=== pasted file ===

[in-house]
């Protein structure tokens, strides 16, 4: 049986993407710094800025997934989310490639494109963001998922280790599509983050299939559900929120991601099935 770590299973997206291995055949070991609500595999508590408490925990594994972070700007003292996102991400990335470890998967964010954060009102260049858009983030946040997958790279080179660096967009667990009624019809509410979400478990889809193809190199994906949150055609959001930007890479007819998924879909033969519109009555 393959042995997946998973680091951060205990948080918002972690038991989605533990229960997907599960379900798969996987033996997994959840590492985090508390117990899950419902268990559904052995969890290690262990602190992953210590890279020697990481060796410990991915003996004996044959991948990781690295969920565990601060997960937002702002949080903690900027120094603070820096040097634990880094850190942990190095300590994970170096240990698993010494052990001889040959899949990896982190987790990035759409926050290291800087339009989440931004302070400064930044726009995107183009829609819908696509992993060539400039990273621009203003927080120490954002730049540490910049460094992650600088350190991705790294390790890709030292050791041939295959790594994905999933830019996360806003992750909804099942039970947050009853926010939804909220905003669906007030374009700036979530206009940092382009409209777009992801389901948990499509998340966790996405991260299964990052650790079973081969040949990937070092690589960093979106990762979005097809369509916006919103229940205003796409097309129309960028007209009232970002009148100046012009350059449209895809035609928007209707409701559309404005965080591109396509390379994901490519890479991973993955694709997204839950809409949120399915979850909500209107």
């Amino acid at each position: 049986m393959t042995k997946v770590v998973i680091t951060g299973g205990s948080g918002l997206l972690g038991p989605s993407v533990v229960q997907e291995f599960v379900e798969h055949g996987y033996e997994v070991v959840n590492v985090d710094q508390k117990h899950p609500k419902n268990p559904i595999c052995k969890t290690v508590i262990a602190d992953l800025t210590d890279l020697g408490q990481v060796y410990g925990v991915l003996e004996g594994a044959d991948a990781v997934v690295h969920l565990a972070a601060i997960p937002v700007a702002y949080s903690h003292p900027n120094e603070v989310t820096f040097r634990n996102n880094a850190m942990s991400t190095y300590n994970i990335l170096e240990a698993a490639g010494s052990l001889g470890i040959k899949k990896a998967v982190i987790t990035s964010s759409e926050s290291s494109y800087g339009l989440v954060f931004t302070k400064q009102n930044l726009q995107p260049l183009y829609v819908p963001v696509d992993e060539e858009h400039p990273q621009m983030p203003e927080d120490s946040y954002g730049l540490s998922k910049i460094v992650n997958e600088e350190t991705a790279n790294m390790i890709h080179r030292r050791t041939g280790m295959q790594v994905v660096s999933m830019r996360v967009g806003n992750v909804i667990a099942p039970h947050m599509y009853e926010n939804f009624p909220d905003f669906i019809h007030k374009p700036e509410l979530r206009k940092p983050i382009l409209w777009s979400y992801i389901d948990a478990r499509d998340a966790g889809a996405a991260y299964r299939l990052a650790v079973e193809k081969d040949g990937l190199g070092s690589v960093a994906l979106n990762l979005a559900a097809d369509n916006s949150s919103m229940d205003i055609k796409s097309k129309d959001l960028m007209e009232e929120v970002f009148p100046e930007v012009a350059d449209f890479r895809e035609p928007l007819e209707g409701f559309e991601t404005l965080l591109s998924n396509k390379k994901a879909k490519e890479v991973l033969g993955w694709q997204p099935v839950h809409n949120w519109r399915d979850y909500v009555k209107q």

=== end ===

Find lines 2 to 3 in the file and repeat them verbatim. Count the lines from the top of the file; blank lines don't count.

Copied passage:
């Protein structure tokens, strides 16, 4: 049986993407710094800025997934989310490639494109963001998922280790599509983050299939559900929120991601099935 770590299973997206291995055949070991609500595999508590408490925990594994972070700007003292996102991400990335470890998967964010954060009102260049858009983030946040997958790279080179660096967009667990009624019809509410979400478990889809193809190199994906949150055609959001930007890479007819998924879909033969519109009555 393959042995997946998973680091951060205990948080918002972690038991989605533990229960997907599960379900798969996987033996997994959840590492985090508390117990899950419902268990559904052995969890290690262990602190992953210590890279020697990481060796410990991915003996004996044959991948990781690295969920565990601060997960937002702002949080903690900027120094603070820096040097634990880094850190942990190095300590994970170096240990698993010494052990001889040959899949990896982190987790990035759409926050290291800087339009989440931004302070400064930044726009995107183009829609819908696509992993060539400039990273621009203003927080120490954002730049540490910049460094992650600088350190991705790294390790890709030292050791041939295959790594994905999933830019996360806003992750909804099942039970947050009853926010939804909220905003669906007030374009700036979530206009940092382009409209777009992801389901948990499509998340966790996405991260299964990052650790079973081969040949990937070092690589960093979106990762979005097809369509916006919103229940205003796409097309129309960028007209009232970002009148100046012009350059449209895809035609928007209707409701559309404005965080591109396509390379994901490519890479991973993955694709997204839950809409949120399915979850909500209107």
């Amino acid at each position: 049986m393959t042995k997946v770590v998973i680091t951060g299973g205990s948080g918002l997206l972690g038991p989605s993407v533990v229960q997907e291995f599960v379900e798969h055949g996987y033996e997994v070991v959840n590492v985090d710094q508390k117990h899950p609500k419902n268990p559904i595999c052995k969890t290690v508590i262990a602190d992953l800025t210590d890279l020697g408490q990481v060796y410990g925990v991915l003996e004996g594994a044959d991948a990781v997934v690295h969920l565990a972070a601060i997960p937002v700007a702002y949080s903690h003292p900027n120094e603070v989310t820096f040097r634990n996102n880094a850190m942990s991400t190095y300590n994970i990335l170096e240990a698993a490639g010494s052990l001889g470890i040959k899949k990896a998967v982190i987790t990035s964010s759409e926050s290291s494109y800087g339009l989440v954060f931004t302070k400064q009102n930044l726009q995107p260049l183009y829609v819908p963001v696509d992993e060539e858009h400039p990273q621009m983030p203003e927080d120490s946040y954002g730049l540490s998922k910049i460094v992650n997958e600088e350190t991705a790279n790294m390790i890709h080179r030292r050791t041939g280790m295959q790594v994905v660096s999933m830019r996360v967009g806003n992750v909804i667990a099942p039970h947050m599509y009853e926010n939804f009624p909220d905003f669906i019809h007030k374009p700036e509410l979530r206009k940092p983050i382009l409209w777009s979400y992801i389901d948990a478990r499509d998340a966790g889809a996405a991260y299964r299939l990052a650790v079973e193809k081969d040949g990937l190199g070092s690589v960093a994906l979106n990762l979005a559900a097809d369509n916006s949150s919103m229940d205003i055609k796409s097309k129309d959001l960028m007209e009232e929120v970002f009148p100046e930007v012009a350059d449209f890479r895809e035609p928007l007819e209707g409701f559309e991601t404005l965080l591109s998924n396509k390379k994901a879909k490519e890479v991973l033969g993955w694709q997204p099935v839950h809409n949120w519109r399915d979850y909500v009555k209107q």